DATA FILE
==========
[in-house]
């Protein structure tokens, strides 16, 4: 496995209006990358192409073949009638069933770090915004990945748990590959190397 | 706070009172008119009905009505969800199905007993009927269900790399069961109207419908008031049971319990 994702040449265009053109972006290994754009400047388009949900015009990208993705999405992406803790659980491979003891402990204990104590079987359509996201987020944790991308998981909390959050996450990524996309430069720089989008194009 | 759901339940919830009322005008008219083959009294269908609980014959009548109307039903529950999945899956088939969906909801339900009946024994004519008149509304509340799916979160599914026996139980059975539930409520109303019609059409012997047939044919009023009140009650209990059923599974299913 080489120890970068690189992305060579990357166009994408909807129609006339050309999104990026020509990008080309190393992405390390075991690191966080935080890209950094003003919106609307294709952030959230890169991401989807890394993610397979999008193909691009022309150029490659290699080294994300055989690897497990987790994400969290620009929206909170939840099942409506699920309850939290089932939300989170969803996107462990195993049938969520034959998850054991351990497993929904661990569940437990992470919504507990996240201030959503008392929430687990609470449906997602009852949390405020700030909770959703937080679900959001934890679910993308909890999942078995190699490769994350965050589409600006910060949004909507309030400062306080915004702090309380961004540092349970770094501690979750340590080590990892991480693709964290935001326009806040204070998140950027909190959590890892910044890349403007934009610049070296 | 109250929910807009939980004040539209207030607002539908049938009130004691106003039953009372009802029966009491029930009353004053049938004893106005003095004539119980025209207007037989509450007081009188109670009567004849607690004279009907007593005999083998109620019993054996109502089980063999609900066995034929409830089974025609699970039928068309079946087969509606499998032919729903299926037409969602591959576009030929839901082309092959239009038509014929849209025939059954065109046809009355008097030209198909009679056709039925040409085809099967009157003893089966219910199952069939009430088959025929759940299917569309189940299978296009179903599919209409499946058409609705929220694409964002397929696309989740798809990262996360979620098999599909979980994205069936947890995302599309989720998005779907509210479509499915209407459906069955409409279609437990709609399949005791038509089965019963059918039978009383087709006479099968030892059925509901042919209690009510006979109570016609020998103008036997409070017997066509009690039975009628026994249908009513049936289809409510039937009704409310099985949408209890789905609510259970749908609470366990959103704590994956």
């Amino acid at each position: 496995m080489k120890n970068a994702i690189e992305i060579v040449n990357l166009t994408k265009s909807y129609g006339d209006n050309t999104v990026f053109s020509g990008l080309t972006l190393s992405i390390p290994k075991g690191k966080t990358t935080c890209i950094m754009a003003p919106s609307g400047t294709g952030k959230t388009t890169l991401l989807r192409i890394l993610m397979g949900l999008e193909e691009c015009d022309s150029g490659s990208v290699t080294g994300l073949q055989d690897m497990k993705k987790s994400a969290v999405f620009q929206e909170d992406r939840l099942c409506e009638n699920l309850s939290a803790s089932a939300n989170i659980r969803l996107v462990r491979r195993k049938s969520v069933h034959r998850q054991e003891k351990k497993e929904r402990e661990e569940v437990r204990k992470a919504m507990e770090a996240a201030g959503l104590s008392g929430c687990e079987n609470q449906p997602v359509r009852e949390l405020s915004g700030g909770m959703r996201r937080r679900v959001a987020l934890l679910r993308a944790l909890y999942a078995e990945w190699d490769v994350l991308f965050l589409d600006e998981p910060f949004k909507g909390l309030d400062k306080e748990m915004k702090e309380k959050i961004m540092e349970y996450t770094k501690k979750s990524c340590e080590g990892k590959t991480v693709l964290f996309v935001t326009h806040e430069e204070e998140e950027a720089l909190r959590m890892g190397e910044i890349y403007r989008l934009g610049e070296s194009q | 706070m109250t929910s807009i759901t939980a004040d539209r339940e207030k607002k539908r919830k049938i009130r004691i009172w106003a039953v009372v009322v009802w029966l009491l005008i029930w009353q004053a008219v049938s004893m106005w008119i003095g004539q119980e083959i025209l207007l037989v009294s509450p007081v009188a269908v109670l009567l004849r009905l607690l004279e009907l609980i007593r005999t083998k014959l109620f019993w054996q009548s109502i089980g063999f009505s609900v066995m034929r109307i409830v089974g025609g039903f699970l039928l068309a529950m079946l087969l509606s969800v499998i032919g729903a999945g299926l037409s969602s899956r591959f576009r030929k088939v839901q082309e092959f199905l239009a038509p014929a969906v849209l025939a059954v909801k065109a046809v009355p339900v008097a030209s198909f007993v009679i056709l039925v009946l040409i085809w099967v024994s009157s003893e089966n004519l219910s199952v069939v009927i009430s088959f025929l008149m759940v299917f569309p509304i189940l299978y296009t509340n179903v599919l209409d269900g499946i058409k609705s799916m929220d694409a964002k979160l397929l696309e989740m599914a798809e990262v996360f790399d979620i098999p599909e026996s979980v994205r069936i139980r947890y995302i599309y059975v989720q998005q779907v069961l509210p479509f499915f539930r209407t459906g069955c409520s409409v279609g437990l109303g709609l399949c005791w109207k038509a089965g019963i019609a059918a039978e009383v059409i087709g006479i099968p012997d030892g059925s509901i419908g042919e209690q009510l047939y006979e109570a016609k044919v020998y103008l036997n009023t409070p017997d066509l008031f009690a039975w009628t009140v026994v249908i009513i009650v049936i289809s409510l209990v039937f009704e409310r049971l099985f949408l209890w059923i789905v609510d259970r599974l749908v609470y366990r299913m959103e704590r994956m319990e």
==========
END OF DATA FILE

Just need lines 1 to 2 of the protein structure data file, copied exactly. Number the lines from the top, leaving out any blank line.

[in-house]
């Protein structure tokens, strides 16, 4: 496995209006990358192409073949009638069933770090915004990945748990590959190397 | 706070009172008119009905009505969800199905007993009927269900790399069961109207419908008031049971319990 994702040449265009053109972006290994754009400047388009949900015009990208993705999405992406803790659980491979003891402990204990104590079987359509996201987020944790991308998981909390959050996450990524996309430069720089989008194009 | 759901339940919830009322005008008219083959009294269908609980014959009548109307039903529950999945899956088939969906909801339900009946024994004519008149509304509340799916979160599914026996139980059975539930409520109303019609059409012997047939044919009023009140009650209990059923599974299913 080489120890970068690189992305060579990357166009994408909807129609006339050309999104990026020509990008080309190393992405390390075991690191966080935080890209950094003003919106609307294709952030959230890169991401989807890394993610397979999008193909691009022309150029490659290699080294994300055989690897497990987790994400969290620009929206909170939840099942409506699920309850939290089932939300989170969803996107462990195993049938969520034959998850054991351990497993929904661990569940437990992470919504507990996240201030959503008392929430687990609470449906997602009852949390405020700030909770959703937080679900959001934890679910993308909890999942078995190699490769994350965050589409600006910060949004909507309030400062306080915004702090309380961004540092349970770094501690979750340590080590990892991480693709964290935001326009806040204070998140950027909190959590890892910044890349403007934009610049070296 | 109250929910807009939980004040539209207030607002539908049938009130004691106003039953009372009802029966009491029930009353004053049938004893106005003095004539119980025209207007037989509450007081009188109670009567004849607690004279009907007593005999083998109620019993054996109502089980063999609900066995034929409830089974025609699970039928068309079946087969509606499998032919729903299926037409969602591959576009030929839901082309092959239009038509014929849209025939059954065109046809009355008097030209198909009679056709039925040409085809099967009157003893089966219910199952069939009430088959025929759940299917569309189940299978296009179903599919209409499946058409609705929220694409964002397929696309989740798809990262996360979620098999599909979980994205069936947890995302599309989720998005779907509210479509499915209407459906069955409409279609437990709609399949005791038509089965019963059918039978009383087709006479099968030892059925509901042919209690009510006979109570016609020998103008036997409070017997066509009690039975009628026994249908009513049936289809409510039937009704409310099985949408209890789905609510259970749908609470366990959103704590994956």